Allio, M.K. (2005) A Short, Practical Guide to Implementing Strategy, Journal of Business Strategy, 26(4): 12-21.
Baden-Fuller, C. and Volberda, H.W. (1997) Strategic Renewal: How Large Complex Organizations Prepare for the Future, International Studies of Management & Organization, 27(2): 95-120.
Barrett, S.M. (2004) Execution Studies: Time for a Revival? Personal Reflections on 20 Years of Execution Studies, Public Administration, 82(2): 249-262.
Beer, M., Eisenstat, R. and Spector, B. (1990) Why Change Programs don’t Produce Change, Harvard Business Review, 68(6): 156-166.
Berry, F.S., Berry, W.D. and Foster, S.K. (1998) The Determinants of Success in Implementing an Expert System in State Government, Public Administration Review, 58(4): 293-305.
Bonoma, T.V. and Zaltman, G. (1981) Psychology for Management, Boston: Kent Publishing.
Bonoma, T.V. (1984) Making Your Marketing Strategies Work, Harvard Business Review, March/April, 62: 69-76.
Brockner, J., Chen, Y., Mannix, E.A., Leung, K. and Skarlicki, D.P. (2000) Culture and Procedural Fairness: When the Effects of What You Do Depend on How You Do It, Administrative Science Quarterly, 45(1): 139-159.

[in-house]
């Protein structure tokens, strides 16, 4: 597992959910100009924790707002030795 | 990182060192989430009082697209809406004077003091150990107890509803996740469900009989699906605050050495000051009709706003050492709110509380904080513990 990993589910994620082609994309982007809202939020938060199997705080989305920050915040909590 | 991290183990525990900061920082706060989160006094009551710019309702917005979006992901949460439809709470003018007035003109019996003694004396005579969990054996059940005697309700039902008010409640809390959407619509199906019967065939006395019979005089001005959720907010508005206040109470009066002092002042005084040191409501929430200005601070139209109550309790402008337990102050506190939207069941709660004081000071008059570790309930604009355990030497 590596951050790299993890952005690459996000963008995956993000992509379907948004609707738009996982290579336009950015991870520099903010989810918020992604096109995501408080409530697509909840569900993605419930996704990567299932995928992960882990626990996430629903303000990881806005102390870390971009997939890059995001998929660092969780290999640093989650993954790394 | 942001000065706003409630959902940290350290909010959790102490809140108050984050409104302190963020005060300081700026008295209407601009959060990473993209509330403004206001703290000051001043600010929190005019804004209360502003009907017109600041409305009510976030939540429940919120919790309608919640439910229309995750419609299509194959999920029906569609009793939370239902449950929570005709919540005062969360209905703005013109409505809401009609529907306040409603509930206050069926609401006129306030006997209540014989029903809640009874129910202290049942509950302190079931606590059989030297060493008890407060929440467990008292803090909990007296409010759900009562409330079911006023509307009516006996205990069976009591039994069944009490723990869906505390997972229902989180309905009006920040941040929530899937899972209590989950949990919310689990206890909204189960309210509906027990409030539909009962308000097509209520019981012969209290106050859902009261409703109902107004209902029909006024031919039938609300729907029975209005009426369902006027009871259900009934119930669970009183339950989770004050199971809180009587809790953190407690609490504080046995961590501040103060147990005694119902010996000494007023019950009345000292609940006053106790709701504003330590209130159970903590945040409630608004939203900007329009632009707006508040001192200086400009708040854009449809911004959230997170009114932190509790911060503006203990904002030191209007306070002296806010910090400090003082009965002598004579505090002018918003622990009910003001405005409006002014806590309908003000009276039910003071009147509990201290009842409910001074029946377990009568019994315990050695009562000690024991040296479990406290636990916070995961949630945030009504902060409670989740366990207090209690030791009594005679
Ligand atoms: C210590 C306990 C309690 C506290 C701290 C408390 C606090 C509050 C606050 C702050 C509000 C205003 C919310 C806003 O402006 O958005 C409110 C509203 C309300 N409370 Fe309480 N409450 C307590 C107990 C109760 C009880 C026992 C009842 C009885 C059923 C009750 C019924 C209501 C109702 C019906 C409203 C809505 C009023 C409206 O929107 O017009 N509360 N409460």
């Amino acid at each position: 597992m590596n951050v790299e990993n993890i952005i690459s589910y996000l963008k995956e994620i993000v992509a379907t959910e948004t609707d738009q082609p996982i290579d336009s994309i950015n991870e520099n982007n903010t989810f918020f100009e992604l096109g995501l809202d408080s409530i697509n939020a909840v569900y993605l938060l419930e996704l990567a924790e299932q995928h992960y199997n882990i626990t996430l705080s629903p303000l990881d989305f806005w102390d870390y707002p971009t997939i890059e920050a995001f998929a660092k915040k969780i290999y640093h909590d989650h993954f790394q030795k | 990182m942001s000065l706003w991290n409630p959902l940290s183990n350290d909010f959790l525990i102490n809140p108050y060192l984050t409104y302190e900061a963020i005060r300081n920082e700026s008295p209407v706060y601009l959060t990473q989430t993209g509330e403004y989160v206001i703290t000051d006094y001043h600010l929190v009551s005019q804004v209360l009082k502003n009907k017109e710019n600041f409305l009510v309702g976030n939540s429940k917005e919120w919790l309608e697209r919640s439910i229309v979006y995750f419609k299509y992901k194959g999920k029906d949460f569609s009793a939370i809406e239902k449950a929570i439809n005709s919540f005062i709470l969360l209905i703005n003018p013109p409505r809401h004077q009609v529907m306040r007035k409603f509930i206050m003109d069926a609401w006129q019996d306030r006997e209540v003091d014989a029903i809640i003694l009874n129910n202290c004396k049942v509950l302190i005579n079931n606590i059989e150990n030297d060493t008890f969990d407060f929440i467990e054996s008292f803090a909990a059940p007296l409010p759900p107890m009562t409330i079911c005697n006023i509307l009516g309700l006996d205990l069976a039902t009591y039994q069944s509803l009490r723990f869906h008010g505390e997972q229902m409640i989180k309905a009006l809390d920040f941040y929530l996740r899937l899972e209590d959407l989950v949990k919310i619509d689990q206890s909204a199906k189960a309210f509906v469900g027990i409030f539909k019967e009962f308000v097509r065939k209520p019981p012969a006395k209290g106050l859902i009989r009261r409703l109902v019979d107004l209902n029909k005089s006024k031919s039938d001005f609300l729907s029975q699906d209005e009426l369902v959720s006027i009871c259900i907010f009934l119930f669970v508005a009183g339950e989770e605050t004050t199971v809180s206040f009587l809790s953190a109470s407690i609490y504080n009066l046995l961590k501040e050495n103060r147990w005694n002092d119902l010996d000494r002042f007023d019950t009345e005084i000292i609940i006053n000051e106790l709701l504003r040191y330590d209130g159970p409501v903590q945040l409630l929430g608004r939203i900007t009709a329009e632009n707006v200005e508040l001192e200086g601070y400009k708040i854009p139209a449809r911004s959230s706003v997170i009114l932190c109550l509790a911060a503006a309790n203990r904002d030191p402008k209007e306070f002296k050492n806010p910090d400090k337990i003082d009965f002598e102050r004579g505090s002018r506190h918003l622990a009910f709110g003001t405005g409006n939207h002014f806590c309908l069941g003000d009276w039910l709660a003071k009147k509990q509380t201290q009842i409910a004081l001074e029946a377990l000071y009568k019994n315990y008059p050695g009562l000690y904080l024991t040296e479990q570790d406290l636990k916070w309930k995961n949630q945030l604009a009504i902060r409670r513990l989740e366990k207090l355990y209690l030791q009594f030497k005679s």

Cravens, D.W. (1998) Implementing Strategies in the Market-Driven Era, Academy of Marketing Science Journal, 26(3): 237-241.
Drazin, R. and Howard, P. (1984) Strategy Execution: A Technique for Organizational Design, Columbia Journal of World Business, 19 (summer), 40-46.
Edwards, G.C. and Sharkansky, I. (1978) The Policy Predicament: Making and Implementing Public Policy, San Francisco: W.H. Freeman.
Erez, M. and Kanfer, F.H. (1983) The Role of Goal Acceptance in Goal Setting and Task Performance, Academy of Management Review, 8(3): 454-463.
Fuerst, W.L. and Cheney, P.H. (1982) The Factors Affecting the Perceived Utilization of Computer-Based Decision Support Systems in the Oil Industry, Decision Sciences, 13(4): 554-569.
Gersick, C.J.G. (1994) Pacing Strategic Change: The Case of a New Venture, Academy of Management Journal, 37(1): 9-45.
Guillén, M and González, T.F (2001) The Ethical Dimension of Managerial Leadership Two Illustrative Case Studies in TQM, Journal of Business Ethics, 34(3/4): 175-189.
Harvard Business Review (2006) Building the office of strategy management, Harvard Business Publishing Newsletters, august 09.
Hauc, A. and Kovac, J. (2000) Project Management in Strategy Execution – Experiences in Slovenia, International Journal of Project Management, 18: 61-67.